HDMI cables and 4K

Just a quick note on cheap HDMI cables. I’ve previously ranted about the unfortunate fact of expensive HDMI cables being sold in consumer shops, the outlandish claims so often made for them.

A while back I purchased from The Cable Connection a bunch of cables, including a ten metre HDMI one plus a 5 metre one plus some shorter ones. The cost of the ten metre one? Just $49.95 (one of my other ten metre cables retails for about $700!).

As it happens I for the moment have a full 4K system — UHD TV, Oppo Blu-ray player with 4K upscaling and home theatre receiver with 4K passthrough and upscaling. Which makes for an opportunity to test out the cables. 4K worked fine via 2 metre from Oppo to the receiver and thence via 5 metre cable to the Sony 4K TV. The signal was 24p.

All cables were low cost ones from TCC. I switched to a ten metre TCC cable from receiver to TV. Still perfect performance. The Oppo wouldn’t upscale 1080i60 to 4K at 30p, which is the highest bandwidth signal the TV is capable of accepting. But the receiver could, so I put on a 1080i60 Blu-ray disc and had the receiver upscale it. Still perfect performance at 4K and 30p.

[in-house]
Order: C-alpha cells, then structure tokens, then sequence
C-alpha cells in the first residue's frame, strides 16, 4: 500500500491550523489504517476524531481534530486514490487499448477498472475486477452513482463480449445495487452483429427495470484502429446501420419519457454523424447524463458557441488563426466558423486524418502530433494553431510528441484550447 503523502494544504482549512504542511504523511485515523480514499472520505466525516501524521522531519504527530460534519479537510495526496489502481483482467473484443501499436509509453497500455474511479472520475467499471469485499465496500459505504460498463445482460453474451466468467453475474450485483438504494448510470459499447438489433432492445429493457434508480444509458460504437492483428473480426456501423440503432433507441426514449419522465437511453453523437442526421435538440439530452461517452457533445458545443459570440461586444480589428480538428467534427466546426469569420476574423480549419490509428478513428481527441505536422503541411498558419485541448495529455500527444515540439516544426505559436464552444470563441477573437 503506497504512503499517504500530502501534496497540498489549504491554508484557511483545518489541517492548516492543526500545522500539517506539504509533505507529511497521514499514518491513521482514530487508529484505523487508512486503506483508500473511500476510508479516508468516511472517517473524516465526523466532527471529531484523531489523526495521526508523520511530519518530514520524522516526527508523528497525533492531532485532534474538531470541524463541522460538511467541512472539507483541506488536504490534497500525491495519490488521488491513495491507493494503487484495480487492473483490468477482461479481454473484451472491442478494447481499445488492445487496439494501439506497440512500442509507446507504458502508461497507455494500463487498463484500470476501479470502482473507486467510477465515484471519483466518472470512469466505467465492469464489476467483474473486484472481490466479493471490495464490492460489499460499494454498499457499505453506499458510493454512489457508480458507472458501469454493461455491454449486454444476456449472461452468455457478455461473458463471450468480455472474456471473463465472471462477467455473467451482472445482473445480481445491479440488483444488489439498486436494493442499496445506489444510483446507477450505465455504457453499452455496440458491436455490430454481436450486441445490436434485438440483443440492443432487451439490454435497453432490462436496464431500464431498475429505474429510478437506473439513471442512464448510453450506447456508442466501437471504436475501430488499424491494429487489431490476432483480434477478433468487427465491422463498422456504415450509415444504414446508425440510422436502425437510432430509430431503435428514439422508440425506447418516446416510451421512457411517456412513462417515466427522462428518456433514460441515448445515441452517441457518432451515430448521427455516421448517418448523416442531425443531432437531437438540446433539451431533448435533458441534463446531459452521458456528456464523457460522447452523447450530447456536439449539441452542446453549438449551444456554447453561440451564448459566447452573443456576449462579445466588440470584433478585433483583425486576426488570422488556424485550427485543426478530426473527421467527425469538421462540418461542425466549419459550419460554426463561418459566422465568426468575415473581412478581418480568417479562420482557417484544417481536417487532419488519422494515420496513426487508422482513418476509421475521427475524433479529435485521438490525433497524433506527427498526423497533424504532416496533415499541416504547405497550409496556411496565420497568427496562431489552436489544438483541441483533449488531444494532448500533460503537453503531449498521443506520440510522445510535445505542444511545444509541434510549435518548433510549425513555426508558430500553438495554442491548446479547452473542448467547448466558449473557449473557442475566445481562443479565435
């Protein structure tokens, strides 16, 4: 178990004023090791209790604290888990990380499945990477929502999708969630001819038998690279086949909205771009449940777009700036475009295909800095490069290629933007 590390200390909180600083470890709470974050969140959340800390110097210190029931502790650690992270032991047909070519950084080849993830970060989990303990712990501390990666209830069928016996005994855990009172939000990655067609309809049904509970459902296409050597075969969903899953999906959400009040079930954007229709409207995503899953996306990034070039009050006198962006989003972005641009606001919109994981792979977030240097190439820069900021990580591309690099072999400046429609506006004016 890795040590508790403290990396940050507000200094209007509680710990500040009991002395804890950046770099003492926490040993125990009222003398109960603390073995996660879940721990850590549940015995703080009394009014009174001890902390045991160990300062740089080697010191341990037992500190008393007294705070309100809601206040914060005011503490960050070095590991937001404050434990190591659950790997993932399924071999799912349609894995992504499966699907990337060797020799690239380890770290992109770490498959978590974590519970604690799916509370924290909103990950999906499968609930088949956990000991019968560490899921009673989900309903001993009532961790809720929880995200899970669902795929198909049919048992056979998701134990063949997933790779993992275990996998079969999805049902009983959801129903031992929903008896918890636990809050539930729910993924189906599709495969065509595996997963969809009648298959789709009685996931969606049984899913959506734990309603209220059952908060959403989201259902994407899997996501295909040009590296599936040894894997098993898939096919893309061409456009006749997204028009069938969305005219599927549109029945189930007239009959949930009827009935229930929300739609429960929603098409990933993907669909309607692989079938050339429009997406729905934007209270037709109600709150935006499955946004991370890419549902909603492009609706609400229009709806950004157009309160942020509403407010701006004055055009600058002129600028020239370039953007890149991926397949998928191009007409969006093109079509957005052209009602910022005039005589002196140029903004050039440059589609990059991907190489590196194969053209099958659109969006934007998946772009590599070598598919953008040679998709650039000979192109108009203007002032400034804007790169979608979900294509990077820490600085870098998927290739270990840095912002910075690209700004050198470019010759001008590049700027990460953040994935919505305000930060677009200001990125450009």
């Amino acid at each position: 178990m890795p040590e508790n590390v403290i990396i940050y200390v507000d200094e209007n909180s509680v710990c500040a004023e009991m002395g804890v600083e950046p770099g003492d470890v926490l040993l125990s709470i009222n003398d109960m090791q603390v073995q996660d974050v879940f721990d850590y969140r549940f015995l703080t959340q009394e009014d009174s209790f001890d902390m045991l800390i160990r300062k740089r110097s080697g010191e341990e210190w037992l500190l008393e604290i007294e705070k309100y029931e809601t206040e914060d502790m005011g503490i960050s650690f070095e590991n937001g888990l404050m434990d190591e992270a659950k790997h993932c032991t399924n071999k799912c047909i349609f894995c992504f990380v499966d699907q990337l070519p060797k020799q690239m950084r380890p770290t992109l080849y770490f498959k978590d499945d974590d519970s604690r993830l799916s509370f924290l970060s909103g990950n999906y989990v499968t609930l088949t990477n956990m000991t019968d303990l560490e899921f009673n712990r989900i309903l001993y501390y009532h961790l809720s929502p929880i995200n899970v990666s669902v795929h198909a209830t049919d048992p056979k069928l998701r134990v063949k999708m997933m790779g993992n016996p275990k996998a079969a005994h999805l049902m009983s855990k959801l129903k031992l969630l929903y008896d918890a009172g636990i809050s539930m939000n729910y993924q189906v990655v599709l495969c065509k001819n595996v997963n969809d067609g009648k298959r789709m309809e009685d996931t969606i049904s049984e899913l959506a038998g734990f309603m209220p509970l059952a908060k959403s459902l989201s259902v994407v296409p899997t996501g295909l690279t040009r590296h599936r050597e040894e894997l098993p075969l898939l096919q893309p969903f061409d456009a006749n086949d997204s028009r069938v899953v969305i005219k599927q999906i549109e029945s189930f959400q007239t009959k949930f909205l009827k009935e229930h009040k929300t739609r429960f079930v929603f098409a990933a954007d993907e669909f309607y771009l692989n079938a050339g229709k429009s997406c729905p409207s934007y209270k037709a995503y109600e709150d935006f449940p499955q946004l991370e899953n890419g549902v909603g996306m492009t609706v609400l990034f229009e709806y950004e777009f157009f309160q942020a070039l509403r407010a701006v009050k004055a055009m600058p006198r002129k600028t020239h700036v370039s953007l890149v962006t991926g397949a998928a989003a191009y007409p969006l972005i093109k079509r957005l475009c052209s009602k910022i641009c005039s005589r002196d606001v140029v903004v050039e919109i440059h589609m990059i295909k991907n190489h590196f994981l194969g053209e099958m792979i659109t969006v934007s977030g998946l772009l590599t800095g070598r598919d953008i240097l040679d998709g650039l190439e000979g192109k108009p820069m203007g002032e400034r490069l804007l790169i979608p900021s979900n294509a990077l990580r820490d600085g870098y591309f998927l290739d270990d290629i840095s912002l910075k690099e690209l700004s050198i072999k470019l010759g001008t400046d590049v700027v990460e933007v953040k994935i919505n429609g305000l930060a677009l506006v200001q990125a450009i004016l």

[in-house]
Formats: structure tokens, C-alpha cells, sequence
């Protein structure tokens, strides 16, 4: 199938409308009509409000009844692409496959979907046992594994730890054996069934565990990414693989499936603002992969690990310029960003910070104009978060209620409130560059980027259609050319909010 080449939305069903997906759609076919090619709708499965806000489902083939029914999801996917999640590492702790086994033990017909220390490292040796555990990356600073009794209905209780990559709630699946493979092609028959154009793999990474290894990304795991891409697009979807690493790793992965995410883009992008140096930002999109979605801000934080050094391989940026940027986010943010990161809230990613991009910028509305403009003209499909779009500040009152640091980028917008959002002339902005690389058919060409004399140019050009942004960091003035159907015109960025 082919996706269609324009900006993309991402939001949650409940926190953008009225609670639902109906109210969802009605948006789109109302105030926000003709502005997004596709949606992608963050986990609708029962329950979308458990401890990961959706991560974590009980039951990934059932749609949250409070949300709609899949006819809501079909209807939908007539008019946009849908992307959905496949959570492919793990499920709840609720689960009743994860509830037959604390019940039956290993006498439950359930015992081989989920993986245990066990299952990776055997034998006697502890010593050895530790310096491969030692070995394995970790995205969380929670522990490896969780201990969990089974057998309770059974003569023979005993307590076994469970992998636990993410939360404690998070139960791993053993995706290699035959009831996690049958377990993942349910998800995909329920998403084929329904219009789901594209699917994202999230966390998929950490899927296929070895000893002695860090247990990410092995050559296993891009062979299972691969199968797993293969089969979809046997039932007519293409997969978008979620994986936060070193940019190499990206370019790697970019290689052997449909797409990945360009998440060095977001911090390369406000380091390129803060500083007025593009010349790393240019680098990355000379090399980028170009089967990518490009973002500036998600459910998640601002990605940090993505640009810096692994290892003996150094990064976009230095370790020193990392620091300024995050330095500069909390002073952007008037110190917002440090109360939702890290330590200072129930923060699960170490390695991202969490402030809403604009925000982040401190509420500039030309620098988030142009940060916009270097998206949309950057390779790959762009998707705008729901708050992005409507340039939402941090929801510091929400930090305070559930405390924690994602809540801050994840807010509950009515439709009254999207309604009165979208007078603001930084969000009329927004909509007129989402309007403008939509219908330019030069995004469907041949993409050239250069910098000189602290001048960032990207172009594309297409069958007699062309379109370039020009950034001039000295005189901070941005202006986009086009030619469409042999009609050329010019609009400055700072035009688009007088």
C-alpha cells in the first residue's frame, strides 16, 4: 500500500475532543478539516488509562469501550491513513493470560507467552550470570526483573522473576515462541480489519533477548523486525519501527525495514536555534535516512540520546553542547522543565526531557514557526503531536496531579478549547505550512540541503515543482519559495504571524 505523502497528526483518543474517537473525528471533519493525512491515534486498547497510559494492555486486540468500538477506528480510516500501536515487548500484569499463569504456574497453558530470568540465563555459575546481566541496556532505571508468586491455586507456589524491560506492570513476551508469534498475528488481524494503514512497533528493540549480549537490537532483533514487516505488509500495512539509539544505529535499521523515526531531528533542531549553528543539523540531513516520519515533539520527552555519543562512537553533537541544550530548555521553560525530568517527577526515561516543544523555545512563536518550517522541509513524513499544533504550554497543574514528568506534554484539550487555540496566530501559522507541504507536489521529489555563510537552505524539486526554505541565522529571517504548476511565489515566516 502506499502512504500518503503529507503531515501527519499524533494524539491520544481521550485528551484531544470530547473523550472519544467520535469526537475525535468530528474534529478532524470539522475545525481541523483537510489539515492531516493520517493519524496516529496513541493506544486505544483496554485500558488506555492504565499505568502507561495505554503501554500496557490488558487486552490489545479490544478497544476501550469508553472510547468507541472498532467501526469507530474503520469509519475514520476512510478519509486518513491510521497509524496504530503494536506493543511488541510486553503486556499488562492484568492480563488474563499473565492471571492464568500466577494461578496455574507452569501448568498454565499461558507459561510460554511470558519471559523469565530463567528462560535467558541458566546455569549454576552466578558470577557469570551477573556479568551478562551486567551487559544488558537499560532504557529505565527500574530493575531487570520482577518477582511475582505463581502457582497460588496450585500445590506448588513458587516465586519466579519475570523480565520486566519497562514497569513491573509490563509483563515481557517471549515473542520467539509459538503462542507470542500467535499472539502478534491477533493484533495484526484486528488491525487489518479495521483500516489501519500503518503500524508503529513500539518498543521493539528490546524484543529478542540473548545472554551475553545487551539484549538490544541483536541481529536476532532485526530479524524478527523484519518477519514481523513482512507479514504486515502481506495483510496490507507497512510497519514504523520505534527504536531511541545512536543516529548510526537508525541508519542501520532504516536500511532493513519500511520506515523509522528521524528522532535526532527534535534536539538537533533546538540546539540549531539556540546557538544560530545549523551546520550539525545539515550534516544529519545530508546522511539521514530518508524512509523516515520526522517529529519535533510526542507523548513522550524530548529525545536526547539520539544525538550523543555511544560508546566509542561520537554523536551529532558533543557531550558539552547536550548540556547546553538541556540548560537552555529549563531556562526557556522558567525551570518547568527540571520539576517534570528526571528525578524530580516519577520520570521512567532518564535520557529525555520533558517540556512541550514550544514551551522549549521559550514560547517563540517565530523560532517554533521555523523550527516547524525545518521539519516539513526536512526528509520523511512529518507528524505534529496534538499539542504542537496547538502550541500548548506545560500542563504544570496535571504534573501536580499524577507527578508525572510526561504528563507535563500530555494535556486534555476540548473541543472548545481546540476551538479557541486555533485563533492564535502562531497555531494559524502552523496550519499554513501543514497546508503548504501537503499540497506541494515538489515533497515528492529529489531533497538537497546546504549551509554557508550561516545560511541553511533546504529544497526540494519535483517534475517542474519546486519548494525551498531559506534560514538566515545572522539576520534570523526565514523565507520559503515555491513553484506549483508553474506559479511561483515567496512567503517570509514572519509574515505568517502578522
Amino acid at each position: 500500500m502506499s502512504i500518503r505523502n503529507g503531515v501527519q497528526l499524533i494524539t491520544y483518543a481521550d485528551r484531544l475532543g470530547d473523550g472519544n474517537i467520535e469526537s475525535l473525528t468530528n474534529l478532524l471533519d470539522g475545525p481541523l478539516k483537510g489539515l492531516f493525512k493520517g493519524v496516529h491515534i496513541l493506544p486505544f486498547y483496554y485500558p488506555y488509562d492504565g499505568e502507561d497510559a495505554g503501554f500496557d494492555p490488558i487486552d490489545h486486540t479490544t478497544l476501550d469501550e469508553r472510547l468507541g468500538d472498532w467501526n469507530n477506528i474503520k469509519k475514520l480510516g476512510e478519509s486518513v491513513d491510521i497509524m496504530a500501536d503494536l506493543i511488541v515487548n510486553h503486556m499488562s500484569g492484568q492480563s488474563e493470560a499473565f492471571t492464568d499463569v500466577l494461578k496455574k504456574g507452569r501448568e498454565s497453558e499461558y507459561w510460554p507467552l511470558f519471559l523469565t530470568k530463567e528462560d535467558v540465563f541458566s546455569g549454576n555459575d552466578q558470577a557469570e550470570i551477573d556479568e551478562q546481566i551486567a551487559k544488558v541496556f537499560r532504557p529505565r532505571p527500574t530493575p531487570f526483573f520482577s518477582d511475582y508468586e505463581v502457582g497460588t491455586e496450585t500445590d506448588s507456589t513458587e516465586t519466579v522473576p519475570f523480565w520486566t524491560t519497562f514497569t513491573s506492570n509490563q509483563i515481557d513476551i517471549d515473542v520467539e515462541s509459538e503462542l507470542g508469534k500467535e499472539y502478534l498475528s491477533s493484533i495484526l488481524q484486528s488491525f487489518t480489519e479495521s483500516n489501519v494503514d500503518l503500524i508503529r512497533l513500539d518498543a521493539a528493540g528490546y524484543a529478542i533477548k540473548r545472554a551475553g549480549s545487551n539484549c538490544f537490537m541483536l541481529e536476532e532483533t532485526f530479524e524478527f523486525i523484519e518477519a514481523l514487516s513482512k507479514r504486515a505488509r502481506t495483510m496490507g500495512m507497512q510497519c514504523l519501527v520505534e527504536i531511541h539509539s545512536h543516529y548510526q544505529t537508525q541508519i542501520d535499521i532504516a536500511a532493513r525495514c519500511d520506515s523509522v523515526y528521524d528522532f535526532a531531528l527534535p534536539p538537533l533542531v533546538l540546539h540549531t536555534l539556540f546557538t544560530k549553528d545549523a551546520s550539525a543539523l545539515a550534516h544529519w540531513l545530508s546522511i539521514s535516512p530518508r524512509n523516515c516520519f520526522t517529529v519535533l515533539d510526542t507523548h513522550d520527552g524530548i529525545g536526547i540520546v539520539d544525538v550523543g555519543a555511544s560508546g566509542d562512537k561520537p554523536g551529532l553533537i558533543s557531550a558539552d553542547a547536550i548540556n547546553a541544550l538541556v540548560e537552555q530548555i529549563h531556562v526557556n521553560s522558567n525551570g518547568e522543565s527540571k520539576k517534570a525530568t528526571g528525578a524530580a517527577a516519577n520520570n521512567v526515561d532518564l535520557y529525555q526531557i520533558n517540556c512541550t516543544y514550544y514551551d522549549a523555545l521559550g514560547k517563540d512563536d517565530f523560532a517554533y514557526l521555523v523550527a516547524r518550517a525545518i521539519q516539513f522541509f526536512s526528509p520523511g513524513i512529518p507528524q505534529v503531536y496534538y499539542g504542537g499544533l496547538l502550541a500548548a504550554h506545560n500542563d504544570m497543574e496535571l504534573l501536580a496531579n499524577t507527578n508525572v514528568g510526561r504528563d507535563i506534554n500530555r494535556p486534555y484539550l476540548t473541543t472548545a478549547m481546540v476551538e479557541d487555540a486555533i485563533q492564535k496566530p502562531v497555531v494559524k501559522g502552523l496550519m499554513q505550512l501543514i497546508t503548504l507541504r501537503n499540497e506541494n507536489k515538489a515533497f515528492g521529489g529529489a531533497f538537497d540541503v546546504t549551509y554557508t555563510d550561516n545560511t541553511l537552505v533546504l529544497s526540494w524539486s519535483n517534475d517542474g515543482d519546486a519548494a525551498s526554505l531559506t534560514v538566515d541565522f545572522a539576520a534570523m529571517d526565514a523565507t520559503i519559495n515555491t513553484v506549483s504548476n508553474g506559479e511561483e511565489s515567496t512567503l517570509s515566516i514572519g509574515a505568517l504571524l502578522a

Don’t get ripped off on your HDMI cables.

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2 Responses to HDMI cables and 4K

  1. Craig says:

    Hi Stephen,

    What did the 60i converted to 30p (@4K) look like?

    Assuming it was true 60i, with each field different in the temporal domain, it would have to either throw out every second field and upscale each 540 line field to 2160@30p, or try to blend or weave both fields (all 1080 lines) into 2160p, possibly resulting in combing or other unwanted artifacts.

    Either way you look at it, it’s halving the number of pictures per second from 60 to 30.

    Not until HDMI v 2.0 will it be capable of true UHDTV (4K) at 60 frames per second.

    Cheers,

    Craig.

  2. Hi Craig

    It looked variable. All I was interested in testing was whether the cable worked, so I grabbed something I knew to be 1080i60, and that was a Dolby demo Blu-ray. The interlaced content looked okay, but now that you mention it I was probably losing half the frames. That all depends on the processing in the receiver. The film clips looked bad, but that was because they were juddering due to the 24fps to 30fps conversion when the disc was made.

    Fact is, I don’t really care too much about 4K picture quality from these sources because I always recommend that you deliver 1080p stuff at 1080p and let the 4K TV/display do its processing on it.

    When we go full 4K — with actual 4K sources — then all bets are off on cables since the bandwidth will be increasing yet again. But actual 4K sources still seem to be quite some way off, and the bulk of 4K material is likely to remain 24p into the future (I’d like to see 48p included as a standard, too, so we can get The Hobbit the way it was shot.)

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